Between socialism and capitalism, which would you pick?
Americans were recently served a similar query.
An August 7-10 Fox News survey measured perspectives on governmental systems.
The results for registered Democrats were especially noteworthy.
Per the poll, 49% had a positive view of capitalism.
As for socialism, Democrats favored it by a whopping 59%.
Fox Business observed the results suggest a sizable change.
In February of 2020, the same options turned up the following among Dems:
- Capitalism: 50%
- Socialism: 40%
Why the leap? Might it be due to an increasing reliance on Capitol Hill?
Or perhaps the poll reflects something true pre-pandemic: A lot of people don’t know what capitalism and socialism are.
Concerning the “C” word, we’re frequently informed it’s calamitous:
Cases in point:
Capitalism is, of course, a system based on a free-market economy in which an individual may own his or her own business.
Despite that, it’s not unheard of for left-leaning business owners to publicly prefer the Nazis’ favorite economic outlay.
Last month, a Hollywood actor saluted socialism:
“I don’t know that there’s anyone who could disagree with socialist ideology. If you work at Starbucks and you make the coffee, then you should own it. You’re the one making the coffee!”
From what I’ve gleaned over the past few years, such seems to be a common understanding.
Submitted for your approval, two scenarios — the first, based on popular perception:
A group of Starbucks employees are toiling away when Ed McMahon abruptly enters the store. He’s carrying balloons and giant cardboard checks.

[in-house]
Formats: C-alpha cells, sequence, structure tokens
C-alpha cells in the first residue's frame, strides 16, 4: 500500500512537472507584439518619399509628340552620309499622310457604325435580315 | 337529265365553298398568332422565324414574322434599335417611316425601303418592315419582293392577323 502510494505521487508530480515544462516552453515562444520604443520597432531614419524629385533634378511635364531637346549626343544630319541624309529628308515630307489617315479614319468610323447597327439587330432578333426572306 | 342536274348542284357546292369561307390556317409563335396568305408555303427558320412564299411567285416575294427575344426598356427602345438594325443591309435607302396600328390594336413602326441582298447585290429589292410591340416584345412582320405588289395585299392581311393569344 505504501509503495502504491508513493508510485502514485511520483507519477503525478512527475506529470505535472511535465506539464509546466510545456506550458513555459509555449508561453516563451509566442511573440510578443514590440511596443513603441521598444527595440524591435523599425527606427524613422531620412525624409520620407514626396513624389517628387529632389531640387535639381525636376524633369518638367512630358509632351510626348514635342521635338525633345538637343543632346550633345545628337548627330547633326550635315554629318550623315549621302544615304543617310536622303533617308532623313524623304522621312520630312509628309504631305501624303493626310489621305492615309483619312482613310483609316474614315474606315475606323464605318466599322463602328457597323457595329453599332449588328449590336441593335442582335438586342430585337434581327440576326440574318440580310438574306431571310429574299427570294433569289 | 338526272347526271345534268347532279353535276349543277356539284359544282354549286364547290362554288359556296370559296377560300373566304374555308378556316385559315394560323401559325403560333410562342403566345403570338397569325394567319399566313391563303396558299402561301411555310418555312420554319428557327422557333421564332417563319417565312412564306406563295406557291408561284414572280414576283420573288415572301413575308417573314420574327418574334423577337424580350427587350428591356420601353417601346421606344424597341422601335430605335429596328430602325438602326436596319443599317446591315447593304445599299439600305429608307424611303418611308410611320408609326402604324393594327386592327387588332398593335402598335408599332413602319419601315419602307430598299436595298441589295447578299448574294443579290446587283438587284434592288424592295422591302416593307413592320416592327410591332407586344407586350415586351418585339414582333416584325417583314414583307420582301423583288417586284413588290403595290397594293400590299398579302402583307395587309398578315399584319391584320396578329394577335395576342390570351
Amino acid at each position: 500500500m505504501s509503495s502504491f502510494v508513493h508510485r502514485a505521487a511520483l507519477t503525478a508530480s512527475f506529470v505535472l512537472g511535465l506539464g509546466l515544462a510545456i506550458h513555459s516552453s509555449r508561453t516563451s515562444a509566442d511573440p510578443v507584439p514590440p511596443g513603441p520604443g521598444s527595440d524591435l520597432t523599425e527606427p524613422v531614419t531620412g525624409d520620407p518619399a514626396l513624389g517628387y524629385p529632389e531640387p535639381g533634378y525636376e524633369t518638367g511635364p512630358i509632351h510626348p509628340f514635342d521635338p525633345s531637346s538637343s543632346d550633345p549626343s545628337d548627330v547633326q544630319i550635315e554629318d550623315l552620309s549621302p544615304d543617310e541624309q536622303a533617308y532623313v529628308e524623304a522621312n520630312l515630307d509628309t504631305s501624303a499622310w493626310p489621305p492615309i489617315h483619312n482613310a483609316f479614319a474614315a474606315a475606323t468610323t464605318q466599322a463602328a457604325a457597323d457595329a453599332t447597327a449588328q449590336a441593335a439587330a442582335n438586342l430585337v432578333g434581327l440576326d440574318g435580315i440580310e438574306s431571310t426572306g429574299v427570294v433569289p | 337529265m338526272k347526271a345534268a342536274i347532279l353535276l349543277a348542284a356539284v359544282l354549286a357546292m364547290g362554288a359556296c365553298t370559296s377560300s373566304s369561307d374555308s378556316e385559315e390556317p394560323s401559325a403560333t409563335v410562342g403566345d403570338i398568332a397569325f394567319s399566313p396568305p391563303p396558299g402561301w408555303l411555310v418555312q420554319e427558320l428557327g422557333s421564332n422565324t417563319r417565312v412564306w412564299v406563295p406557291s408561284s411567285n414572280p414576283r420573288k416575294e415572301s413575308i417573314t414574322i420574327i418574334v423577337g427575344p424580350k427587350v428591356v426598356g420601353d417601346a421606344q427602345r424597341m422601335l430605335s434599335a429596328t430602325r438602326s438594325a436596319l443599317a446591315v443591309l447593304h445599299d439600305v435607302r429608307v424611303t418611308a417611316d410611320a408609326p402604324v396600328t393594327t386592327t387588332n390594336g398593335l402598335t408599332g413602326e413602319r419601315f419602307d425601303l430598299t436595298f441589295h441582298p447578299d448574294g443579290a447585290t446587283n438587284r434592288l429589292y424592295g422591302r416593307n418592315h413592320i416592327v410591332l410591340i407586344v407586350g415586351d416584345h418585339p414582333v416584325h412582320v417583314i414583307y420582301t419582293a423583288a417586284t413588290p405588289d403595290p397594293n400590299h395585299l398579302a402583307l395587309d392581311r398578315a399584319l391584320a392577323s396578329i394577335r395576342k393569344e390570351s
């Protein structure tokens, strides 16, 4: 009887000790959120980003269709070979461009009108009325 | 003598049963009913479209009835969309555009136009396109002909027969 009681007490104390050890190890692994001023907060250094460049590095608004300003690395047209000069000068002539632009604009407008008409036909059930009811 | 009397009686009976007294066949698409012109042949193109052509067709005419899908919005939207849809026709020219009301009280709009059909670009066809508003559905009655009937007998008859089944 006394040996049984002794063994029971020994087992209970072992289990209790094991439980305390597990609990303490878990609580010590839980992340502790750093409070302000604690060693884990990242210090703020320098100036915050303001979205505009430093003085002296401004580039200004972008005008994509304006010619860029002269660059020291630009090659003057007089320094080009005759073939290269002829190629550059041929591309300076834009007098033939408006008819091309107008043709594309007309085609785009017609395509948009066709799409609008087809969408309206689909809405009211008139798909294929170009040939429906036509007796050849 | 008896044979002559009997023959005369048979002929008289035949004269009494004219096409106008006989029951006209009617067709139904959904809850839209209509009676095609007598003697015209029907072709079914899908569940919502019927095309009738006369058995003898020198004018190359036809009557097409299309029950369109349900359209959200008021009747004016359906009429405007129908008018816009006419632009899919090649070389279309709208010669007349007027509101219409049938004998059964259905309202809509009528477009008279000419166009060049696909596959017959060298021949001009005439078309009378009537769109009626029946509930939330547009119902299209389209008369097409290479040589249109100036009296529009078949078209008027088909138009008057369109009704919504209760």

Ed announces the employees now own the shop. Let the profits percolate!
Now a contrast:
A group of Starbucks employees are paid less than they’d like. They have no recourse, as those who run the company — Washington politicians — refuse to cough it up.
The workers would go to the cafe across the street, but it’s government-owned as well.
Hence, it pays the same.
So does every place where the employees might find work.
And that amount doesn’t buy much food, because the price of groceries is high — at every same-priced store, which is also run by federal officials.
Ultimately, there is one “big business” — the government.
Which sounds more like socialism?
It is, as you surely know, a system in which the government owns all products and means of production.
Back to the poll, if terms had been replaced by definitions, would the results have been the same?
Regardless, as for Republicans, 67% viewed capitalism fondly.
Socialism scored 8%.
For further framing of the study, in June of 2018, a two-year Gallup poll showed respondents 18-29 years of age liked socialism to the tune of 55%.
In 2021, who would you expect to favor socialism more: registered Democrats or millennials in general?
Politics is changing. Democrats are changing. America is changing.
As for the meaning of “capitalism” and “socialism,” hopefully those who plead for one will at least know that for which they’re asking.
I’d assume politicians know — after all, if things go a certain way, they’ll be the ones in charge.
Make no mistake: The far left socialists are the ones calling all the shots in the Democrat party now. https://t.co/c2RTXikJL5
— Steve Scalise (@SteveScalise) November 10, 2020
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